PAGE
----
Without a doubt, the field of medical aesthetics has transformed over the past decade. Once dominated by a focus on the face, today the field of body aesthetics is large and still growing. This evolution is due in significant part to technologic advancements that have made it possible to shape, tone, and smooth the body without surgery. In fact, data from the American Society for Dermatologic Surgery (ASDS) show a three-fold increase in body contouring procedures between 2012 and 2017. According to the American Society for Aesthetic Plastic Surgery (ASAPS), non-surgical fat treatments were among the top five non-surgical procedures of 2017—up 25 percent from 2016.

It’s not an either/or proposition for patients. Facial injectables (up 41 percent since 2012) and minimally-invasive skin rejuvenation procedures (up 28 percent since 2012) grew at the same time body treatments were surging, ASAPS says. And ASDS members performed more than 3.5 million procedures with fillers and neurotoxins in 2017. Don’t forget that “facial” treatments these days often extend to the chin, jowls, and neck.

For aesthetic physicians, an opportunity still exists. The savvy practitioner can realize additional revenue with a single device clinically proven to deliver lasting results to both the face and body: the Profound system from Candela.

Multiple Applications

While there are numerous technologies available to treat facial wrinkles and/or the appearance of cellulite, there are few that offer the versatility of the Profound system.

Charlotte, NC-based plastic surgeon Peter Capizzi, MD says succinctly that, “the system works,” and has enhanced his practice. “It has allowed our practice to grow on the non-surgical side. This procedure doesn’t replace a facelift or a limited facelift, but it provides that niche of a non-surgical treatment—one time, clinically proven and delegatable procedure. In our practice, a nurse practitioner provides the treatment.” Adding the device has led to growth in skin care, injectables, and eventually surgery, he says. He also uses the device to treat cellulite.

The Profound system delivers temperature-controlled radiofrequency (RF) energy directly to the deep dermis where it is shown to stimulate neoelastogenesis, neocollagenesis, and hyaluronic acid deposition. It also delivers fractional RF energy to the subcutaneous layer, where it can target adipose tissue.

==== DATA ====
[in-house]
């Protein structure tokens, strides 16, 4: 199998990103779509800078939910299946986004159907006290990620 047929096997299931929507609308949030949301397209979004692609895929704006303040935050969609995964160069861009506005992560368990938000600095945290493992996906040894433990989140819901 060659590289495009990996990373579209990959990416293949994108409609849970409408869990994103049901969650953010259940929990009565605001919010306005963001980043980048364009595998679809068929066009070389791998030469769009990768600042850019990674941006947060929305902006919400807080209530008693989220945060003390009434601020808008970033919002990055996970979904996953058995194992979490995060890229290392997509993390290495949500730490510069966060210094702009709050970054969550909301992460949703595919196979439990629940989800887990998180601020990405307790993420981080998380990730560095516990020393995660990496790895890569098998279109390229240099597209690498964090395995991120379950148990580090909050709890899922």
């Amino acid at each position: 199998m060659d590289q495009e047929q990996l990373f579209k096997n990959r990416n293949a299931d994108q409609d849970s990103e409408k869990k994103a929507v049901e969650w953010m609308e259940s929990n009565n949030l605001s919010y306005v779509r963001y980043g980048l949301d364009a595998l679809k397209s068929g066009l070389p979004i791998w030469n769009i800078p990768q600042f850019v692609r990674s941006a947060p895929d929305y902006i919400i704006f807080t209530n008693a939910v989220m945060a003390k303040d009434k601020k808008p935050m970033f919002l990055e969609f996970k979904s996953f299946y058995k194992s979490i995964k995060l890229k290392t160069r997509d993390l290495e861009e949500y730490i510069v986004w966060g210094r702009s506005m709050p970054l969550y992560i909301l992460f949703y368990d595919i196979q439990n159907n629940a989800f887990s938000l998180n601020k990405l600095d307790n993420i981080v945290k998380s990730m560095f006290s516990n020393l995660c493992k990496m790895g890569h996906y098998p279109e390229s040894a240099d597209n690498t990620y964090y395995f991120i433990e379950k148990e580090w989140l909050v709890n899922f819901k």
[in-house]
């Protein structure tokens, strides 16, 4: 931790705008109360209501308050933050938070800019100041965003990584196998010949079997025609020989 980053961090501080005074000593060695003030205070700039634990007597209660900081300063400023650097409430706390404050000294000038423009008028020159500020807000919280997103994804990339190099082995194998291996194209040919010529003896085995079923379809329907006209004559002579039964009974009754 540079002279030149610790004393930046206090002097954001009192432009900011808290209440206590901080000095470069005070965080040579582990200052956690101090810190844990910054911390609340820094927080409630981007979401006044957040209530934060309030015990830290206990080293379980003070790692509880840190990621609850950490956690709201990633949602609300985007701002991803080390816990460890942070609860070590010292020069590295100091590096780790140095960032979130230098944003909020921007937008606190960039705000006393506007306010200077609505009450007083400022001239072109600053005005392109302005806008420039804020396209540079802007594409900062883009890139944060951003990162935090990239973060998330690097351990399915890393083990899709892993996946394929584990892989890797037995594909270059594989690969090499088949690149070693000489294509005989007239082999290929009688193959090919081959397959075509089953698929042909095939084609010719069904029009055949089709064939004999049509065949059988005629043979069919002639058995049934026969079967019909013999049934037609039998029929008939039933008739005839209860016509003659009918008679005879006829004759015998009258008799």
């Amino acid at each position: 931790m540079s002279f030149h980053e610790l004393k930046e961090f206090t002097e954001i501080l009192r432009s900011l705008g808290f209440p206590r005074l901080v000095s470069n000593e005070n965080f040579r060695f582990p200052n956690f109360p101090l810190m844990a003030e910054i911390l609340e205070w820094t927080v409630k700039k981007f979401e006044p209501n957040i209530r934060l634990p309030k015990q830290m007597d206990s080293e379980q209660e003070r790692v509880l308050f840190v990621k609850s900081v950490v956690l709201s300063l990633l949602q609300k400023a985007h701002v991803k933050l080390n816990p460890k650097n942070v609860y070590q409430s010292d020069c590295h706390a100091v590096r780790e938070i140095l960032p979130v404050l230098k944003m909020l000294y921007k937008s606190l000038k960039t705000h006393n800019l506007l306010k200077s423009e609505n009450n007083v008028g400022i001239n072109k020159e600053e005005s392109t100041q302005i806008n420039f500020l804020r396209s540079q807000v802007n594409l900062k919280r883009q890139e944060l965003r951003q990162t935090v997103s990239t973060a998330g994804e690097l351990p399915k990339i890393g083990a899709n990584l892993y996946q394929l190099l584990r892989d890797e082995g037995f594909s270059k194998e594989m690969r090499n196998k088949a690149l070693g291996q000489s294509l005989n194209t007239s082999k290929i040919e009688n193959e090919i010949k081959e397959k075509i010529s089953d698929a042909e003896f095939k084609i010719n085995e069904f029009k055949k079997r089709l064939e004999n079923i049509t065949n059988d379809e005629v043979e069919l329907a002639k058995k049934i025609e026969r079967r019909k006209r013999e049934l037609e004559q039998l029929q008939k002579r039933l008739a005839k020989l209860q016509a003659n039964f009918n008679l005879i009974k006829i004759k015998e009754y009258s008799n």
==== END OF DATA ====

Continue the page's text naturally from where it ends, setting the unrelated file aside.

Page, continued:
Initially FDA-cleared for reduction of facial wrinkles, the Profound system received an additional FDA clearance to improve the appearance of cellulite using the SubQ handpiece and cartridge.

Results of a multi-center study show that 94 percent of thighs treated with the Profound system had improvement in the appearance of cellulite (dimples and/undulation irregularities) at three-month follow-up, as rated by a blinded review. Results begin to become evident as early as one month after treatment.

As a treatment for skin rejuvenation, the Profound system is ideal for those with moderate facial wrinkles. The Profound treatment is associated with social downtime for patients, primarily due to bruising and/or swelling that ranges from five to seven days.

Broad Appeal

Despite significant advancements on the non-surgical front, surgical facelift remains the gold standard for improvement of wrinkles. However, when properly utilized, devices can come close. This is a welcome reality, given that surgery simply is not the best option for many patients. Some patients are not candidates for surgery because their wrinkles are not severe enough or other factors preclude them from going under the knife. Yet, alternatives like fillers and neurotoxins may not yield sufficient improvement. Aesthetic physicians need to understand the options available to flexibly and efficiently meet patient demand. There is nothing worse for an aesthetic physician than turning away a patient for lack of an effective intervention.

“It gives patients a subtle improvement in their overall facial appearance,” says Dr. Capizzi. “The ROI has been good. The device paid for itself in seven months.”

For the dermatologist looking to provide a non-surgical alternative to facelifts, the Profound system is a worthwhile option. Not only does it expand the range of patients that can be treated for facial concerns; it also extends the possible menu of treatments to include body treatments.

“Given the availability of other technologies and surgery, the Profound system is well suited for practices with patients who do not wish to undergo invasive surgery,” maintains Dr. Capizzi.

For the surgeon seeing patients who are not yet candidates for a facelift, the Profound system allows an opportunity to satisfy the patient’s needs and keep them in touch with the practice until surgery is indicated.

Noting that, “I never thought this would work so well,” Dr. Capizzi suggests that in his opinion, the Profound system is among the best non-surgical technologies on the market and can have a role in a variety of practices. “It is an excellent tool to have in our practice for selected patients.”